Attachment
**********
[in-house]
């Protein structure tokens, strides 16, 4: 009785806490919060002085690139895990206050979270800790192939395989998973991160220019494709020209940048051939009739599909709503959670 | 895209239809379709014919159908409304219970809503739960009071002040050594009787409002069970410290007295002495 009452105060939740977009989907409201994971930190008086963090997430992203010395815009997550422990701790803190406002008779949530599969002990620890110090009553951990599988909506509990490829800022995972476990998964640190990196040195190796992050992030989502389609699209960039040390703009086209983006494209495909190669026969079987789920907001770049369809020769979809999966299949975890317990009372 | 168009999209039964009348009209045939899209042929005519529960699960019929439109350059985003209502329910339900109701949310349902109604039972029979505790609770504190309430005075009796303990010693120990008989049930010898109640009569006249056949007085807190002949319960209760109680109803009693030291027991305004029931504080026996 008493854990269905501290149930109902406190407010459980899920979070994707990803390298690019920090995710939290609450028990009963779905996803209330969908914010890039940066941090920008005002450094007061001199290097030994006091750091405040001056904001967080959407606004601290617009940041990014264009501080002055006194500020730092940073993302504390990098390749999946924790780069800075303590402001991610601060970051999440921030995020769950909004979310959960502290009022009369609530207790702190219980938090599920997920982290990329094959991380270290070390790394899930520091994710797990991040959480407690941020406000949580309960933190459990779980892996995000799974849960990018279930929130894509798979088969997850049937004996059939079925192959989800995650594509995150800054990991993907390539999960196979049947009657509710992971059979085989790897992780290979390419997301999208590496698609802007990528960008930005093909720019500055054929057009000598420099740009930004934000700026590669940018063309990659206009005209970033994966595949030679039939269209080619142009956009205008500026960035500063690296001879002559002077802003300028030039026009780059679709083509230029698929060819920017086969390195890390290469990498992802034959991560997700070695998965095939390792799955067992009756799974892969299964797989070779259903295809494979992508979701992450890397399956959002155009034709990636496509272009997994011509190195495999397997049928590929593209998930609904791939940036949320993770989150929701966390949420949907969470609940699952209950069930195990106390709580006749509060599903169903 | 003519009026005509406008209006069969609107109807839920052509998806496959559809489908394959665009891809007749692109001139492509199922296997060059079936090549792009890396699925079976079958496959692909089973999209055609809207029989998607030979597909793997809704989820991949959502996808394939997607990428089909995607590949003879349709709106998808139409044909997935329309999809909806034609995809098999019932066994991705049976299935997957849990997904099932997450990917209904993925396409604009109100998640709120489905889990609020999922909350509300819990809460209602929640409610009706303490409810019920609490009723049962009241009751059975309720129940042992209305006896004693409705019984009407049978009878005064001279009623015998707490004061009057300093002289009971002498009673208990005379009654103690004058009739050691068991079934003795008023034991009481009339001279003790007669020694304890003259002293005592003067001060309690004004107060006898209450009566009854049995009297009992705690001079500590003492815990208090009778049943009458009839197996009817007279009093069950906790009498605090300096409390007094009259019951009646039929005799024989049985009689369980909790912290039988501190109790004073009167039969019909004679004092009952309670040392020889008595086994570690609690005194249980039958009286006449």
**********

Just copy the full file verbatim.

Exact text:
[in-house]
């Protein structure tokens, strides 16, 4: 009785806490919060002085690139895990206050979270800790192939395989998973991160220019494709020209940048051939009739599909709503959670 | 895209239809379709014919159908409304219970809503739960009071002040050594009787409002069970410290007295002495 009452105060939740977009989907409201994971930190008086963090997430992203010395815009997550422990701790803190406002008779949530599969002990620890110090009553951990599988909506509990490829800022995972476990998964640190990196040195190796992050992030989502389609699209960039040390703009086209983006494209495909190669026969079987789920907001770049369809020769979809999966299949975890317990009372 | 168009999209039964009348009209045939899209042929005519529960699960019929439109350059985003209502329910339900109701949310349902109604039972029979505790609770504190309430005075009796303990010693120990008989049930010898109640009569006249056949007085807190002949319960209760109680109803009693030291027991305004029931504080026996 008493854990269905501290149930109902406190407010459980899920979070994707990803390298690019920090995710939290609450028990009963779905996803209330969908914010890039940066941090920008005002450094007061001199290097030994006091750091405040001056904001967080959407606004601290617009940041990014264009501080002055006194500020730092940073993302504390990098390749999946924790780069800075303590402001991610601060970051999440921030995020769950909004979310959960502290009022009369609530207790702190219980938090599920997920982290990329094959991380270290070390790394899930520091994710797990991040959480407690941020406000949580309960933190459990779980892996995000799974849960990018279930929130894509798979088969997850049937004996059939079925192959989800995650594509995150800054990991993907390539999960196979049947009657509710992971059979085989790897992780290979390419997301999208590496698609802007990528960008930005093909720019500055054929057009000598420099740009930004934000700026590669940018063309990659206009005209970033994966595949030679039939269209080619142009956009205008500026960035500063690296001879002559002077802003300028030039026009780059679709083509230029698929060819920017086969390195890390290469990498992802034959991560997700070695998965095939390792799955067992009756799974892969299964797989070779259903295809494979992508979701992450890397399956959002155009034709990636496509272009997994011509190195495999397997049928590929593209998930609904791939940036949320993770989150929701966390949420949907969470609940699952209950069930195990106390709580006749509060599903169903 | 003519009026005509406008209006069969609107109807839920052509998806496959559809489908394959665009891809007749692109001139492509199922296997060059079936090549792009890396699925079976079958496959692909089973999209055609809207029989998607030979597909793997809704989820991949959502996808394939997607990428089909995607590949003879349709709106998808139409044909997935329309999809909806034609995809098999019932066994991705049976299935997957849990997904099932997450990917209904993925396409604009109100998640709120489905889990609020999922909350509300819990809460209602929640409610009706303490409810019920609490009723049962009241009751059975309720129940042992209305006896004693409705019984009407049978009878005064001279009623015998707490004061009057300093002289009971002498009673208990005379009654103690004058009739050691068991079934003795008023034991009481009339001279003790007669020694304890003259002293005592003067001060309690004004107060006898209450009566009854049995009297009992705690001079500590003492815990208090009778049943009458009839197996009817007279009093069950906790009498605090300096409390007094009259019951009646039929005799024989049985009689369980909790912290039988501190109790004073009167039969019909004679004092009952309670040392020889008595086994570690609690005194249980039958009286006449």